Doctors can also turn to the experimental antiviral drug remdesivir, which the FDA authorized for use in hospitalized COVID-19 patients with mild to moderate symptoms. Indeed, President Trump began receiving remdesivir shortly after being hospitalized. “He is not requiring any supplemental oxygen, but in consultation with specialists we have elected to initiate remdesivir therapy,” Conley said in a memo sent from the White House just before midnight Friday. “He has completed his first dose and is resting comfortably.”
Like the antibodies in the Regeneron combination, remdesivir works by blocking the virus’ ability to infect healthy cells. Early studies have shown that people receiving infusions of remdesivir can shorten their hospital stay and wean themselves off of additional oxygen sooner than those not receiving the drug. Studies on the drug are continuing, however, including with people who have recently been diagnosed but only have mild symptoms and don’t need to be hospitalized.
Some patients are also receiving another type of antibody therapy in the form of convalescent plasma. It’s extracted from blood donated by recovered patients, and gives newly infected patients a boost of immune-fighting cells specifically designed to dispatch SARS-CoV-2. While some scientists, including Dr. Francis Collins, director of the National Institutes of Health, and Dr. Anthony Fauci, a member of the White House coronavirus task force, note the data on the effectiveness of convalescent plasma in fighting COVID-19 aren’t complete yet, the strategy has a long history in treating infectious diseases like influenza. The FDA approved the therapy on an emergency basis for treating COVID-19 in late August.
For people with more advanced disease, steroids like dexamethasone, which is used to rheumatoid arthritis, lupus and Crohn’s disease, can also be helpful. In more severe cases of COVID-19, as the body’s own immune system launches a hyperactive response against the virus, the inflammation begins to do more damage to healthy cells and tissues than the virus itself. Studies on COVID-19 patients show that steroids and other anti-inflammatory drugs can suppress this response and lessen the more severe symptoms of the disease on the respiratory system.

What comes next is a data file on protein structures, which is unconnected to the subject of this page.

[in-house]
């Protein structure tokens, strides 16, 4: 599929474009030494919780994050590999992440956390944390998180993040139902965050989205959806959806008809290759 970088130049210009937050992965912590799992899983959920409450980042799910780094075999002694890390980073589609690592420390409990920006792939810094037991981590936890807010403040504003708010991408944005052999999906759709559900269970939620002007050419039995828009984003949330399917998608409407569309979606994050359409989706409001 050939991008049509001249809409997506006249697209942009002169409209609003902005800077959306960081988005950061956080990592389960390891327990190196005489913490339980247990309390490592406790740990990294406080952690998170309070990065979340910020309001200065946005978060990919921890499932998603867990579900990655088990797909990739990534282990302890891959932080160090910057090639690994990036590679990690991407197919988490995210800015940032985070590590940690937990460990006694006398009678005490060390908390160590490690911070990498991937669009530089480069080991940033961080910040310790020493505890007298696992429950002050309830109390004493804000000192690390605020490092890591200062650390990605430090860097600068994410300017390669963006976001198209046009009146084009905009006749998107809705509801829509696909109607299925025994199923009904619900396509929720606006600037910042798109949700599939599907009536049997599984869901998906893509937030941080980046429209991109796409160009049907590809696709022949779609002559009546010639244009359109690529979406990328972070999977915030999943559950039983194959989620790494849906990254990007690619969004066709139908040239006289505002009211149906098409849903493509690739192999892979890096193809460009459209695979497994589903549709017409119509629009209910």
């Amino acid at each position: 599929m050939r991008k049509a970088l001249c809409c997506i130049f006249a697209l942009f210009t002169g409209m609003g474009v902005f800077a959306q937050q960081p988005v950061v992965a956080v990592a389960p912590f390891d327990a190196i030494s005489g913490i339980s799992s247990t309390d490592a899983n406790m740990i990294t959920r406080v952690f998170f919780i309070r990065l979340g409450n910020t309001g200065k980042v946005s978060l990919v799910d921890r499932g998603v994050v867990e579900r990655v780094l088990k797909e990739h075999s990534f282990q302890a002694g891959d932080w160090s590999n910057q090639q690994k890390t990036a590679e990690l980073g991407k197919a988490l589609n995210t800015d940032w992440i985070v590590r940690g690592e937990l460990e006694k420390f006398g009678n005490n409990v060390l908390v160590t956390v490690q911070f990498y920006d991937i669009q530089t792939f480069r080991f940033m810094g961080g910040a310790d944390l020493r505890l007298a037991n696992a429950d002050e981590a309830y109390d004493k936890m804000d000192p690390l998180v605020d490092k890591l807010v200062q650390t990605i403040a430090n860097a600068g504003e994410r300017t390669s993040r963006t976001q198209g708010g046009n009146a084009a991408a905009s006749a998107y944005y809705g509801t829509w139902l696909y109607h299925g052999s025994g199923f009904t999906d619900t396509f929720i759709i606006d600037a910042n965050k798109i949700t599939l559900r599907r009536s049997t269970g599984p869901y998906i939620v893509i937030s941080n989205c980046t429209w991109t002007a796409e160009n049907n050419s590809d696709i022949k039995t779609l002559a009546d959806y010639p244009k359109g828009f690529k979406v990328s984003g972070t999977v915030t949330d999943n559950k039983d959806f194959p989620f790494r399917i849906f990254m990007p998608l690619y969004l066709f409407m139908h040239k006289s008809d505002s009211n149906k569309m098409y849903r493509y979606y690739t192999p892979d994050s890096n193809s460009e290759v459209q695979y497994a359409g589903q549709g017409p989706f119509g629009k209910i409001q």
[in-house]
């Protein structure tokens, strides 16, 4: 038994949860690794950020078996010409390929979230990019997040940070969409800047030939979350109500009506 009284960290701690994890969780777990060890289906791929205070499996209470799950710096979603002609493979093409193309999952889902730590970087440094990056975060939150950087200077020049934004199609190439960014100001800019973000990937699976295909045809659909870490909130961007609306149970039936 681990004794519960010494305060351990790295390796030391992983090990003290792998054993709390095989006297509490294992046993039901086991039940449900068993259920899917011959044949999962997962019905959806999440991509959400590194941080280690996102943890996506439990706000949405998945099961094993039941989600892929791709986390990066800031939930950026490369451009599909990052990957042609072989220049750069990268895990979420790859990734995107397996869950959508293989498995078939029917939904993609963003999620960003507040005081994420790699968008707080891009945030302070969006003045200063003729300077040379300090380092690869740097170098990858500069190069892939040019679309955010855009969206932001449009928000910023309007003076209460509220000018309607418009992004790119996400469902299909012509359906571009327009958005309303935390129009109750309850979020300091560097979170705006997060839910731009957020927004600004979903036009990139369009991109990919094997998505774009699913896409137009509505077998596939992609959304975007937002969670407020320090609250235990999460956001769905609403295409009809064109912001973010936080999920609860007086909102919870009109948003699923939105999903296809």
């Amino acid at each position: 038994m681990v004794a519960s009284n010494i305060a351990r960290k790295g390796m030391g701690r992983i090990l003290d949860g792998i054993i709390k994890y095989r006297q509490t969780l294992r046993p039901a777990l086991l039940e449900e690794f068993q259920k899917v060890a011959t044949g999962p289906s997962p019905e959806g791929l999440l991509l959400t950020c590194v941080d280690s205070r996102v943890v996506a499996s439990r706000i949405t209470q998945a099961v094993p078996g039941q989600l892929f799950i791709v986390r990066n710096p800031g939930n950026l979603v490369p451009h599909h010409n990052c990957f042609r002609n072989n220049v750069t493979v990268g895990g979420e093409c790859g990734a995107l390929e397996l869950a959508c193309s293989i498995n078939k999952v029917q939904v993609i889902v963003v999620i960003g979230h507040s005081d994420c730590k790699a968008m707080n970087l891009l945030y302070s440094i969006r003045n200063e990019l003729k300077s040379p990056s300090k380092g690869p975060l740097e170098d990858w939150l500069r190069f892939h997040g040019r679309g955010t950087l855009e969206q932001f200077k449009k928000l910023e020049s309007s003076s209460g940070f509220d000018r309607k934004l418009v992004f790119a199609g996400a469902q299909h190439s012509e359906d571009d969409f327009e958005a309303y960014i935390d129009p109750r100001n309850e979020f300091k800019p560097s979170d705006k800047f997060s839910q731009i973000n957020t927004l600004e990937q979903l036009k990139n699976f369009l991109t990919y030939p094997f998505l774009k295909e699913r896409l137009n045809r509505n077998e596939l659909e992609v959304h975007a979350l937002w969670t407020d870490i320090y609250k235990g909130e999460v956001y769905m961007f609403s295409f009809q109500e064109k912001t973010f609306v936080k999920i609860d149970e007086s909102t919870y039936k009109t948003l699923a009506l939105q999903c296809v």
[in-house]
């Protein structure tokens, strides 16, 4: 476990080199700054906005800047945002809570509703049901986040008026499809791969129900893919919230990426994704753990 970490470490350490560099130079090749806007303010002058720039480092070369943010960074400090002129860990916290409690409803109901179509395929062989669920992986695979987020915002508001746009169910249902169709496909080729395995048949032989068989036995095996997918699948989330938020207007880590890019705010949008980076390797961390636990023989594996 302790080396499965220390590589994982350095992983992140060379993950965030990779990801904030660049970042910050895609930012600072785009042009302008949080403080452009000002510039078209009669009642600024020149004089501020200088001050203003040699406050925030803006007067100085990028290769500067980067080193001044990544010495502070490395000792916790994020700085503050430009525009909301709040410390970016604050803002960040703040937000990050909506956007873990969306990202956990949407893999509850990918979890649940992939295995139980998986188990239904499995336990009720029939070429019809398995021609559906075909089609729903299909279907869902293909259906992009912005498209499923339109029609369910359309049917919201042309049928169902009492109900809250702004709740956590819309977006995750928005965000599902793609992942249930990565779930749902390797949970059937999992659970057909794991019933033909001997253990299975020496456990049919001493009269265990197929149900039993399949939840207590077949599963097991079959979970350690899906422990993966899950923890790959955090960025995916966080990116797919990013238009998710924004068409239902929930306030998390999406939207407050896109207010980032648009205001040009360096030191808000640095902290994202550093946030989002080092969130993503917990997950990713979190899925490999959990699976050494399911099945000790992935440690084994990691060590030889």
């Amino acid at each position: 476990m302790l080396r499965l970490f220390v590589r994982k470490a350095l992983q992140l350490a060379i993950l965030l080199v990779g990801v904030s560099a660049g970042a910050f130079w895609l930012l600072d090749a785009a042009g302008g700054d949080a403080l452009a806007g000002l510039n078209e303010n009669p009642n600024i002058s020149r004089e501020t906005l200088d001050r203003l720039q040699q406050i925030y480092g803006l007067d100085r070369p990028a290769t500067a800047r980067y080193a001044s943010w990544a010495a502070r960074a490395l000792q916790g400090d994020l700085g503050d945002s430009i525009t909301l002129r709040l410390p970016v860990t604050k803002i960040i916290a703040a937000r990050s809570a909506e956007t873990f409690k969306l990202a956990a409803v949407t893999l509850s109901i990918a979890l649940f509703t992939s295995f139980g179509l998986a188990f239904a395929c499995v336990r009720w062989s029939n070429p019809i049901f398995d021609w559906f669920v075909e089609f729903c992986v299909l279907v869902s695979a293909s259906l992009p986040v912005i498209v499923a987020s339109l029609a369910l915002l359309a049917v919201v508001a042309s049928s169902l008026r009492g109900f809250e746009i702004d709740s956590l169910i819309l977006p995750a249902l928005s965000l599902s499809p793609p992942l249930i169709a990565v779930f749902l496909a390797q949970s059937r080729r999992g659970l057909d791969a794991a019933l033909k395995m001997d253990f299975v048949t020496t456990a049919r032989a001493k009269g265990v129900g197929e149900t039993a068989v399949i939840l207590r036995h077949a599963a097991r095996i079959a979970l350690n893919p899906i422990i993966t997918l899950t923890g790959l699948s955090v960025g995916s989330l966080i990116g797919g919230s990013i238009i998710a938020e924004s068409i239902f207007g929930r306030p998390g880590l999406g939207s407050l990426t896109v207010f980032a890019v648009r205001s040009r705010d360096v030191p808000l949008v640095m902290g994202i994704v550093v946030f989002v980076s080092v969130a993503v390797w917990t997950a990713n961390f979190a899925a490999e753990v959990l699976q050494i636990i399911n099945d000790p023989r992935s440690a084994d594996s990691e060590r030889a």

Depending on whether his symptoms get worse, Trump may also benefit from new understanding about ventilators. They were heavily used in the early days of the pandemic to rescue patients in intensive care who struggled to breathe. But the latest data show that people who were intubated and put on ventilators fared worse than those who were not. Doctors are now more judicious about using the mechanical breathing devices and rely instead on some of the more promising therapies, like convalescent plasma or remdesivir.
Doctors also now know that blood clots are a risk factor for COVID-19 patients. Neal, with support from the NIH, is testing blood thinners for hospitalized patients to lower their risk of developing dangerous clots that can lead to embolisms and strokes. It’s possible that some of the damage to the lungs might even be due to clots forming in small blood vessels there, he says. “We know SARS-CoV-2 has an effect on platelets [which cause clots], by making platelets hyperactive and over-responsive,” says Neal. “And we know there is a close link between blood clotting and inflammation, and that SARS-CoV-2 infection results in a very profound inflammatory process.”
It’s impossible to predict how Trump’s COVID-19 experience will play out—both for him and for the country more broadly. But what is certain is that Trump’s care, and the decisions his doctors make, will be the result of everything that doctors and scientists have learned from COVID-19 patients and study participants. The point, after all, is to make sure the last case is never treated the same way as the first—and to improve results for everyone.